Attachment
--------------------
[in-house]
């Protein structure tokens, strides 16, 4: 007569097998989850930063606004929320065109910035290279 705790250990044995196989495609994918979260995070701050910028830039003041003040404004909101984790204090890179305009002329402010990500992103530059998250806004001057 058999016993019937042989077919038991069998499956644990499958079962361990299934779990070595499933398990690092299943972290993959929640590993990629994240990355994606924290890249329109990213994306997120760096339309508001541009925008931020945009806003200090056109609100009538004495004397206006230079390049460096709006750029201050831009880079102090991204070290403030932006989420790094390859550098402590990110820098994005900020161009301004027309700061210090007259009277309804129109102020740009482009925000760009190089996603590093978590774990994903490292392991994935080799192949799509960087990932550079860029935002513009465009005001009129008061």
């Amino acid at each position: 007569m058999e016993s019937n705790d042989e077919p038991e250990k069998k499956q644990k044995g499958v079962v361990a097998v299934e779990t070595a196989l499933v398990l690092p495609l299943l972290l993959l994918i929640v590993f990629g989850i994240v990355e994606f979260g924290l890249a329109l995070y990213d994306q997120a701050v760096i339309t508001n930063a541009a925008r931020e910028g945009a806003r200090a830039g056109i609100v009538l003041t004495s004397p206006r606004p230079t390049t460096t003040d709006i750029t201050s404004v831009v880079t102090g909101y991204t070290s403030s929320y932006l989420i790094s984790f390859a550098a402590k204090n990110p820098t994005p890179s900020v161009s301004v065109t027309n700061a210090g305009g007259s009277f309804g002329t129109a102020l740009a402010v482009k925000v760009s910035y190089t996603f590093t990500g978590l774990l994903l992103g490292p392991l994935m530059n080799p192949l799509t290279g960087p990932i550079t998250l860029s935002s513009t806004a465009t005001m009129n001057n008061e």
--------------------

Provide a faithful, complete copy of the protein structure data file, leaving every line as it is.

[in-house]
């Protein structure tokens, strides 16, 4: 007569097998989850930063606004929320065109910035290279 705790250990044995196989495609994918979260995070701050910028830039003041003040404004909101984790204090890179305009002329402010990500992103530059998250806004001057 058999016993019937042989077919038991069998499956644990499958079962361990299934779990070595499933398990690092299943972290993959929640590993990629994240990355994606924290890249329109990213994306997120760096339309508001541009925008931020945009806003200090056109609100009538004495004397206006230079390049460096709006750029201050831009880079102090991204070290403030932006989420790094390859550098402590990110820098994005900020161009301004027309700061210090007259009277309804129109102020740009482009925000760009190089996603590093978590774990994903490292392991994935080799192949799509960087990932550079860029935002513009465009005001009129008061």
């Amino acid at each position: 007569m058999e016993s019937n705790d042989e077919p038991e250990k069998k499956q644990k044995g499958v079962v361990a097998v299934e779990t070595a196989l499933v398990l690092p495609l299943l972290l993959l994918i929640v590993f990629g989850i994240v990355e994606f979260g924290l890249a329109l995070y990213d994306q997120a701050v760096i339309t508001n930063a541009a925008r931020e910028g945009a806003r200090a830039g056109i609100v009538l003041t004495s004397p206006r606004p230079t390049t460096t003040d709006i750029t201050s404004v831009v880079t102090g909101y991204t070290s403030s929320y932006l989420i790094s984790f390859a550098a402590k204090n990110p820098t994005p890179s900020v161009s301004v065109t027309n700061a210090g305009g007259s009277f309804g002329t129109a102020l740009a402010v482009k925000v760009s910035y190089t996603f590093t990500g978590l774990l994903l992103g490292p392991l994935m530059n080799p192949l799509t290279g960087p990932i550079t998250l860029s935002s513009t806004a465009t005001m009129n001057n008061e």